I’m pleased to present the 432nd edition of the VideoNuze podcast, with my weekly partner Colin Dixon of nScreenMedia.
Colin is eating some crow on this week’s podcast, because he’s finally (!) come around to understanding the value of video downloading, which I’ve been promoting for nearly 6 years. Colin has a new white paper out in which he cites his research finding 55% of U.S. and 58% of U.K. viewers saying downloading functionality is very important to them. We discuss all aspects of downloading’s value proposition.
Then we segue to talking about Verizon’s announcement this week that when it rolls out 5G to 4 U.S. cities later this year it will include an Apple TV and discounted YouTube TV (exact terms weren’t released). Noting the caveat that we haven’t seen 5G perform, we both believe it has a ton of potential to disrupt the wired broadband business which cable TV operators have dominated. As Verizon’s announcement shows, it also presents interesting opportunities to bundle pay-TV with 5G and wireless service.
Listen in to learn more!
Click here to listen to the podcast (23 minutes, 13 seconds)
YouTube has thoroughly dominated free, ad-supported online video practically since its launch over 13 years ago. Over the years there have been lots of competitors who have come and gone, unable to compete with the sheer volume of traffic and monetization potential that YouTube offered independent content creators.
But a new battle is escalating for the attention of YouTube’s most important creators. Twitch, the e-gaming streaming site Amazon acquired 4 years ago for nearly a billion dollars, is making aggressive offers to YouTube’s top creators to help broaden Twitch’s appeal. Per a Bloomberg article yesterday, and others that have preceded it, Twitch is offering creators minimum guarantees that can run to several million dollars per year, plus shares of ad and subscription revenues.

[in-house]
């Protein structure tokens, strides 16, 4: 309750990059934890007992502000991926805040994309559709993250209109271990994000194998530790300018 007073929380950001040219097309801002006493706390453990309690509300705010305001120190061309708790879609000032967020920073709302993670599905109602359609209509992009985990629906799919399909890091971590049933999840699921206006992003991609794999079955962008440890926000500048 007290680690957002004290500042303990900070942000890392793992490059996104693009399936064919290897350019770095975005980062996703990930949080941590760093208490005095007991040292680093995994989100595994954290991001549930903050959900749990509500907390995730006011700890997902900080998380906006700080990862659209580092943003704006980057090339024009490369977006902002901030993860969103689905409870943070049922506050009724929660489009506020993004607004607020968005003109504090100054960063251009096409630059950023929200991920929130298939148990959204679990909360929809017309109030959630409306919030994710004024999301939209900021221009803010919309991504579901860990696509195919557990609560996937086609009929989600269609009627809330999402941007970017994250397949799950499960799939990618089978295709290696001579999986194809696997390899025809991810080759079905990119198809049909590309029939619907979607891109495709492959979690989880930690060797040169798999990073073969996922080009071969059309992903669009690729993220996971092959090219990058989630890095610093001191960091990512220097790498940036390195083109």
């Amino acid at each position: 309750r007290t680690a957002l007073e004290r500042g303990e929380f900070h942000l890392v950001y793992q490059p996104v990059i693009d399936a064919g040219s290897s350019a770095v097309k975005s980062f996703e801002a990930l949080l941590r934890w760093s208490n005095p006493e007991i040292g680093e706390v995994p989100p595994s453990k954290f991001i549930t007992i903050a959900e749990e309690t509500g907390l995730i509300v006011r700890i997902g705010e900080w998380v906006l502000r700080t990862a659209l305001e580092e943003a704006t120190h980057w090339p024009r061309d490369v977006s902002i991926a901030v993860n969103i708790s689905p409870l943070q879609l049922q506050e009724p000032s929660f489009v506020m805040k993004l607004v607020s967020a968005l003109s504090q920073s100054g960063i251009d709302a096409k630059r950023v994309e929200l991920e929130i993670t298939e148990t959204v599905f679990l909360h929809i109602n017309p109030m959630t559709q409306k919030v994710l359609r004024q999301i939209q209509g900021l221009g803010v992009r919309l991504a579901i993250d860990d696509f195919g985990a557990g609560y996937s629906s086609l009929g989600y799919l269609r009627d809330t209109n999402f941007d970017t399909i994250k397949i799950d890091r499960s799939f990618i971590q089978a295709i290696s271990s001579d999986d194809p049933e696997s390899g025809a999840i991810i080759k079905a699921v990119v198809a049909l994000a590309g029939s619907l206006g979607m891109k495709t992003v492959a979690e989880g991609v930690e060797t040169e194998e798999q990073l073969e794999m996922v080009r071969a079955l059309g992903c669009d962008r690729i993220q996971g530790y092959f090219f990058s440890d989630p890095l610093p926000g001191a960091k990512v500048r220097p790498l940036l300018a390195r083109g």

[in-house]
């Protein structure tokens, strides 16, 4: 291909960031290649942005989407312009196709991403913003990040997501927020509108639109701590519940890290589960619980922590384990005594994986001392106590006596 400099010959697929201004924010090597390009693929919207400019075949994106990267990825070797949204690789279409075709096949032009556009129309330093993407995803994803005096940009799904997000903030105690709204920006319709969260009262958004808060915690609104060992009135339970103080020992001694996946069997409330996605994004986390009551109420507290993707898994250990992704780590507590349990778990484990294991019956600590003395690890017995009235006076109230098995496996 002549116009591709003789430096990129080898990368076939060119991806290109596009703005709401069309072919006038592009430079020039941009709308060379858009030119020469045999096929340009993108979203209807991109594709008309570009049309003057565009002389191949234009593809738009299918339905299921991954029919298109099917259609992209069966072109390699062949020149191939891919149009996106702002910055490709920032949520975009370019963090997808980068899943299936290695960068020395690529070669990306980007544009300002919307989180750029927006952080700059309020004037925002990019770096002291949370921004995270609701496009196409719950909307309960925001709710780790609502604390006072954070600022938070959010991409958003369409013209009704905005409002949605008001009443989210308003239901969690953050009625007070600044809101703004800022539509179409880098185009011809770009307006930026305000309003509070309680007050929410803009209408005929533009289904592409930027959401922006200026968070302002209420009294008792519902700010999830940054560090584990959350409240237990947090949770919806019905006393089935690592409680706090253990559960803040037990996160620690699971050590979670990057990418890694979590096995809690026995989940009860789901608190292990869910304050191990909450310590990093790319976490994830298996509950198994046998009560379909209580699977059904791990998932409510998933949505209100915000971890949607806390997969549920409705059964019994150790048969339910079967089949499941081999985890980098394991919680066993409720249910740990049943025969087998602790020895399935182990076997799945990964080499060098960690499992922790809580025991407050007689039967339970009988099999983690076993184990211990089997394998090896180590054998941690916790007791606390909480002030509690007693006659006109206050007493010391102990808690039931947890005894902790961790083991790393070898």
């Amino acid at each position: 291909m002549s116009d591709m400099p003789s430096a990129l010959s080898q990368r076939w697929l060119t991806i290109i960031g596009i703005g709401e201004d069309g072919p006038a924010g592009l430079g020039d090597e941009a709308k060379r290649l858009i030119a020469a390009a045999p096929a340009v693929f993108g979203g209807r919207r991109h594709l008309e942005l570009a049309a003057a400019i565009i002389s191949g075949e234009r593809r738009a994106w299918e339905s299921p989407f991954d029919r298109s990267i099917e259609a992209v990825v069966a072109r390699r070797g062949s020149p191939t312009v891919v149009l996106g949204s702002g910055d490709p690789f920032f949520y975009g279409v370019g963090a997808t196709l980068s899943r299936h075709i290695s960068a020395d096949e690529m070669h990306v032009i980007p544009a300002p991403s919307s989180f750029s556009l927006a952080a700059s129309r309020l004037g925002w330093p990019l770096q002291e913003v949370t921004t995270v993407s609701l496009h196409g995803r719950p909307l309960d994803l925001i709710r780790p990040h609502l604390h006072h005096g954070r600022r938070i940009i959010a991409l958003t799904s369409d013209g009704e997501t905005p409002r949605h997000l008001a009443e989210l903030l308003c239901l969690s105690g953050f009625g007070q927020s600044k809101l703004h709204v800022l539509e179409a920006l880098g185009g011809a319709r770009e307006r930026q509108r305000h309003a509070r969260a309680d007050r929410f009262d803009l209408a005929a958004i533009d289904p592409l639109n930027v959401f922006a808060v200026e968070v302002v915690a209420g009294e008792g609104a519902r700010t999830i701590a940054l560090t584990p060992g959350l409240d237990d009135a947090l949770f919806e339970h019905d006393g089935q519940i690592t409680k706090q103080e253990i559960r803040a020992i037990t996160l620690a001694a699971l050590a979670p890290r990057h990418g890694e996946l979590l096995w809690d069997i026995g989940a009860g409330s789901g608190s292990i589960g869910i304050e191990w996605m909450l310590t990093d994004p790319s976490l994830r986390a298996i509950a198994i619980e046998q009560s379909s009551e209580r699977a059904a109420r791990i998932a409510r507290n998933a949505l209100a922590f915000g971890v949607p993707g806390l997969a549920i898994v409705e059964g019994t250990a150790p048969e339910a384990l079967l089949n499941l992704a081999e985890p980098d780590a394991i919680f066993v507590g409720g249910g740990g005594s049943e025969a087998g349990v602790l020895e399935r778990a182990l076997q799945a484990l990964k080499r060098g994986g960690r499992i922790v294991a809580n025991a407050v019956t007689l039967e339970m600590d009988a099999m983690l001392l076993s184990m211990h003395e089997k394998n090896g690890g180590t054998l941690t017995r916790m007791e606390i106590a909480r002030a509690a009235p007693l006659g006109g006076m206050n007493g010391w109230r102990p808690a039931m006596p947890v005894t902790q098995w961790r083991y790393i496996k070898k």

Late yesterday Verizon announced that Indianapolis will be the fourth city to get 5G residential service in the second half of 2018. The other 3 initial cities are Houston, Los Angeles and Sacramento. Potentially the biggest news from Verizon yesterday was that it would include both Apple TV and YouTube TV in the initial 5G offering for subscribers in all 4 cities.
It’s not clear from Verizon’s press release exactly what these offers will be or how the terms will work for subscribers. The cheapest Apple TV is currently $149 and YouTube TV runs $40 per month. If the promotion follows others we’ve seen from telcos, Verizon will likely require a minimum commitment to qualify for the Apple TV and will offer some type of monthly discount on YouTube TV. It’s also not clear what the monthly rate will be for 5G service itself.
Over 1 billion connected TV (CTV) devices are now active globally according to Strategy Analytics’ just released “Global Connected TV Device Vendor Share: Q2 2018” report. Strategy Analytics said almost 60% of devices are smart TVs while the remainder are players like Roku, Fire TV and Chromecast accounting for the remainder.
Topics: Strategy Analytics